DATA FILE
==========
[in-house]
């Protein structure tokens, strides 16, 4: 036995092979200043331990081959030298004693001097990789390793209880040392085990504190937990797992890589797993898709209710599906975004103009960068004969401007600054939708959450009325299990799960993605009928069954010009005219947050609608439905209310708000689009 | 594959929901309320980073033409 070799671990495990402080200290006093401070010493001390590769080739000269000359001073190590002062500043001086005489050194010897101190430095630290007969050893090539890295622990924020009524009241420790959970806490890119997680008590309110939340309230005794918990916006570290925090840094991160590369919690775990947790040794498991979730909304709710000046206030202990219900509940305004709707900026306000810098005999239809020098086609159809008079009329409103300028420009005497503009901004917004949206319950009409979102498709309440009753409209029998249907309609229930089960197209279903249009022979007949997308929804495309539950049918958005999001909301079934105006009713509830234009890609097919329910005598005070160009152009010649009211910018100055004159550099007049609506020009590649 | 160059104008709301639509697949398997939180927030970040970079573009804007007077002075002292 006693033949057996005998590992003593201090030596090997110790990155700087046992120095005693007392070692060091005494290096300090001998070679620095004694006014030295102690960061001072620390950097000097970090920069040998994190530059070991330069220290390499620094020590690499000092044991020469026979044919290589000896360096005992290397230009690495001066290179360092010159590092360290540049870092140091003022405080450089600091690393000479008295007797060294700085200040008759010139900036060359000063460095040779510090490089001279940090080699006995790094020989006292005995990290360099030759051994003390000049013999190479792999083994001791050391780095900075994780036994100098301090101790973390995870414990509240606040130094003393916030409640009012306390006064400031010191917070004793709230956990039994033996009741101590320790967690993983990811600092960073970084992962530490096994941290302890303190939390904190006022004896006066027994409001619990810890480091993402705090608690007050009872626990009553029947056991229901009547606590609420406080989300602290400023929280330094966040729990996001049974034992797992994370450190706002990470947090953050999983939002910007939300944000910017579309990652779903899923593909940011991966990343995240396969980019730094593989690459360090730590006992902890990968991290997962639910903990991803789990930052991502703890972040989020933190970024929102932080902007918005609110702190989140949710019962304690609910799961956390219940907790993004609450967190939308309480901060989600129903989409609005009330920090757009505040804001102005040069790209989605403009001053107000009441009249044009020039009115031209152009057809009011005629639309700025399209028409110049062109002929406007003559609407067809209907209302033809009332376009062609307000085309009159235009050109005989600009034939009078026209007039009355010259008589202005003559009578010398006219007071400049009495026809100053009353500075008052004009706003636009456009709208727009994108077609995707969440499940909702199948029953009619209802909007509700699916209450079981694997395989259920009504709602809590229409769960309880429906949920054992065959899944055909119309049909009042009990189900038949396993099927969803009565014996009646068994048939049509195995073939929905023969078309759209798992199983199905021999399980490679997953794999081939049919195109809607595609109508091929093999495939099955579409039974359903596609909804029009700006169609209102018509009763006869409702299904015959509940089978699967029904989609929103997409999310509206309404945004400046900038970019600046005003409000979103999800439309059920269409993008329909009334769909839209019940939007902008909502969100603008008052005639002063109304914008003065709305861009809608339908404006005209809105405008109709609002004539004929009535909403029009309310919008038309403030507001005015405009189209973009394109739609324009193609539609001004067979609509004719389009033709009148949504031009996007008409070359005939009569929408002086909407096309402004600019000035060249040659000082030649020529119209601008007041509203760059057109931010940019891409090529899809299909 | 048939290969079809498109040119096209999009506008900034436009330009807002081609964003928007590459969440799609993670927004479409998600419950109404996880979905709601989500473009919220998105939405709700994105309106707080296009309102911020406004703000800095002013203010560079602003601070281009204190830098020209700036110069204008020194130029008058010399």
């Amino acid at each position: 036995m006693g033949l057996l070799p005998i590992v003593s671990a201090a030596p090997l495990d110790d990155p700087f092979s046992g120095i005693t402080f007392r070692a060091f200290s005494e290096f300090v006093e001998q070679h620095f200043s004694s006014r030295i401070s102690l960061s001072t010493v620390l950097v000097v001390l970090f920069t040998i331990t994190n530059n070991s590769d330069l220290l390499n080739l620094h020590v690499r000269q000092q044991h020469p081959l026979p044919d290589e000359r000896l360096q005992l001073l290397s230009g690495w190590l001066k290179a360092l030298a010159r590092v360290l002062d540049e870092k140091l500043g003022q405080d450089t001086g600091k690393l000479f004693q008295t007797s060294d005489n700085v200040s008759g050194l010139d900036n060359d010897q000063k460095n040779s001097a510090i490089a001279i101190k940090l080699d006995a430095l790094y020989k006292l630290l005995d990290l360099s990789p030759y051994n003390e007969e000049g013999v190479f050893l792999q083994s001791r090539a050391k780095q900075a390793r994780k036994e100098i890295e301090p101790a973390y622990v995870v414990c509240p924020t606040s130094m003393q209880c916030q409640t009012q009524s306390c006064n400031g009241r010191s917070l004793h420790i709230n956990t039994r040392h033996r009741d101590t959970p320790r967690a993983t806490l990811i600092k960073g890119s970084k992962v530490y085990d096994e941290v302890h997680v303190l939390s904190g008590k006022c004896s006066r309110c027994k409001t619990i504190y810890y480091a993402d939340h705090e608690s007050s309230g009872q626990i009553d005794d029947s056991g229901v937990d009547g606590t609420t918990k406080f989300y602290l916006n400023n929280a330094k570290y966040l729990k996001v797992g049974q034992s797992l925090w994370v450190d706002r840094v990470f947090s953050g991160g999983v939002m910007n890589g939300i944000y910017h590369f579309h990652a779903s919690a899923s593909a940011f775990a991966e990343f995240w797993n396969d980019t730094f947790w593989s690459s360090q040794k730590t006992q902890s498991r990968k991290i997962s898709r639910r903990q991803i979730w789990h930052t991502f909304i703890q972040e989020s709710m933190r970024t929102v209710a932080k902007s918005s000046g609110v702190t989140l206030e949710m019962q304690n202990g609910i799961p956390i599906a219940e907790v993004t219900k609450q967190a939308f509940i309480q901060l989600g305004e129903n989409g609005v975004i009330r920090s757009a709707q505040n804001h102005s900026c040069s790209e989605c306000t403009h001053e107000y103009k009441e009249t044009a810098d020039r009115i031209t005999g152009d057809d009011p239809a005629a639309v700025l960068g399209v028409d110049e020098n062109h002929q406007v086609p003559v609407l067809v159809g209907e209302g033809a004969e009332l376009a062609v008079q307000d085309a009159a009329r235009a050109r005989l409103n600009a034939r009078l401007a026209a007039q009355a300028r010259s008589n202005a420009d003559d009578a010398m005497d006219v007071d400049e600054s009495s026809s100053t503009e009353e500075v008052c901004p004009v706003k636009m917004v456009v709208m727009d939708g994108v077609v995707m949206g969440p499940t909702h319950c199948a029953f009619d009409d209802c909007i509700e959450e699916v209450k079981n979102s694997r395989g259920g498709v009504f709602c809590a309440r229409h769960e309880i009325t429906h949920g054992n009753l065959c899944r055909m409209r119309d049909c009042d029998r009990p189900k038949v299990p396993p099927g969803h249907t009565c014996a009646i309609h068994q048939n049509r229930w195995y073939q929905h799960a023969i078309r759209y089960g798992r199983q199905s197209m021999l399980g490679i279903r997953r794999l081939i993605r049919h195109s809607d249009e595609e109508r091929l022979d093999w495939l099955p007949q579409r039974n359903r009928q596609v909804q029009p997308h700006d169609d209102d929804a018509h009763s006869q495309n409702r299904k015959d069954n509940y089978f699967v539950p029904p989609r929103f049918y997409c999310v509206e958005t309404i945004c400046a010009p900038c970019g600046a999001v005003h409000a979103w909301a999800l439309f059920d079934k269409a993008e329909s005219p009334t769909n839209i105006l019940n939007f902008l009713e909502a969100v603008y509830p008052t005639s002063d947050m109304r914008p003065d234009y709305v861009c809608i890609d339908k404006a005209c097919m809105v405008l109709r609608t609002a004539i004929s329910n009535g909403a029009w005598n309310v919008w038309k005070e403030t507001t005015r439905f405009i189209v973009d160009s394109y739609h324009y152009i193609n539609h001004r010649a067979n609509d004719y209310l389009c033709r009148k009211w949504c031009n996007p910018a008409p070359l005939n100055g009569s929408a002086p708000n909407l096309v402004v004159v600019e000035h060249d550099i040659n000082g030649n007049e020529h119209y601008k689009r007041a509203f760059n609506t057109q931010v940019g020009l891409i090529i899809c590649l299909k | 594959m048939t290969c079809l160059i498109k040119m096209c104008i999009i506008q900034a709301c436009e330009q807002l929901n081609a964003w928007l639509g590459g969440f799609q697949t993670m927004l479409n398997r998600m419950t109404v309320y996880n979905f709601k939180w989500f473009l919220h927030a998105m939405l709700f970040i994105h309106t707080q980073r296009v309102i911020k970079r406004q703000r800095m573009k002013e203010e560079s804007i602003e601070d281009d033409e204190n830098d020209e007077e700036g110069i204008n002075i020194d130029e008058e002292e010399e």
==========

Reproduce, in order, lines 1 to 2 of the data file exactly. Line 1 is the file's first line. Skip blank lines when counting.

[in-house]
């Protein structure tokens, strides 16, 4: 036995092979200043331990081959030298004693001097990789390793209880040392085990504190937990797992890589797993898709209710599906975004103009960068004969401007600054939708959450009325299990799960993605009928069954010009005219947050609608439905209310708000689009 | 594959929901309320980073033409 070799671990495990402080200290006093401070010493001390590769080739000269000359001073190590002062500043001086005489050194010897101190430095630290007969050893090539890295622990924020009524009241420790959970806490890119997680008590309110939340309230005794918990916006570290925090840094991160590369919690775990947790040794498991979730909304709710000046206030202990219900509940305004709707900026306000810098005999239809020098086609159809008079009329409103300028420009005497503009901004917004949206319950009409979102498709309440009753409209029998249907309609229930089960197209279903249009022979007949997308929804495309539950049918958005999001909301079934105006009713509830234009890609097919329910005598005070160009152009010649009211910018100055004159550099007049609506020009590649 | 160059104008709301639509697949398997939180927030970040970079573009804007007077002075002292 006693033949057996005998590992003593201090030596090997110790990155700087046992120095005693007392070692060091005494290096300090001998070679620095004694006014030295102690960061001072620390950097000097970090920069040998994190530059070991330069220290390499620094020590690499000092044991020469026979044919290589000896360096005992290397230009690495001066290179360092010159590092360290540049870092140091003022405080450089600091690393000479008295007797060294700085200040008759010139900036060359000063460095040779510090490089001279940090080699006995790094020989006292005995990290360099030759051994003390000049013999190479792999083994001791050391780095900075994780036994100098301090101790973390995870414990509240606040130094003393916030409640009012306390006064400031010191917070004793709230956990039994033996009741101590320790967690993983990811600092960073970084992962530490096994941290302890303190939390904190006022004896006066027994409001619990810890480091993402705090608690007050009872626990009553029947056991229901009547606590609420406080989300602290400023929280330094966040729990996001049974034992797992994370450190706002990470947090953050999983939002910007939300944000910017579309990652779903899923593909940011991966990343995240396969980019730094593989690459360090730590006992902890990968991290997962639910903990991803789990930052991502703890972040989020933190970024929102932080902007918005609110702190989140949710019962304690609910799961956390219940907790993004609450967190939308309480901060989600129903989409609005009330920090757009505040804001102005040069790209989605403009001053107000009441009249044009020039009115031209152009057809009011005629639309700025399209028409110049062109002929406007003559609407067809209907209302033809009332376009062609307000085309009159235009050109005989600009034939009078026209007039009355010259008589202005003559009578010398006219007071400049009495026809100053009353500075008052004009706003636009456009709208727009994108077609995707969440499940909702199948029953009619209802909007509700699916209450079981694997395989259920009504709602809590229409769960309880429906949920054992065959899944055909119309049909009042009990189900038949396993099927969803009565014996009646068994048939049509195995073939929905023969078309759209798992199983199905021999399980490679997953794999081939049919195109809607595609109508091929093999495939099955579409039974359903596609909804029009700006169609209102018509009763006869409702299904015959509940089978699967029904989609929103997409999310509206309404945004400046900038970019600046005003409000979103999800439309059920269409993008329909009334769909839209019940939007902008909502969100603008008052005639002063109304914008003065709305861009809608339908404006005209809105405008109709609002004539004929009535909403029009309310919008038309403030507001005015405009189209973009394109739609324009193609539609001004067979609509004719389009033709009148949504031009996007008409070359005939009569929408002086909407096309402004600019000035060249040659000082030649020529119209601008007041509203760059057109931010940019891409090529899809299909 | 048939290969079809498109040119096209999009506008900034436009330009807002081609964003928007590459969440799609993670927004479409998600419950109404996880979905709601989500473009919220998105939405709700994105309106707080296009309102911020406004703000800095002013203010560079602003601070281009204190830098020209700036110069204008020194130029008058010399």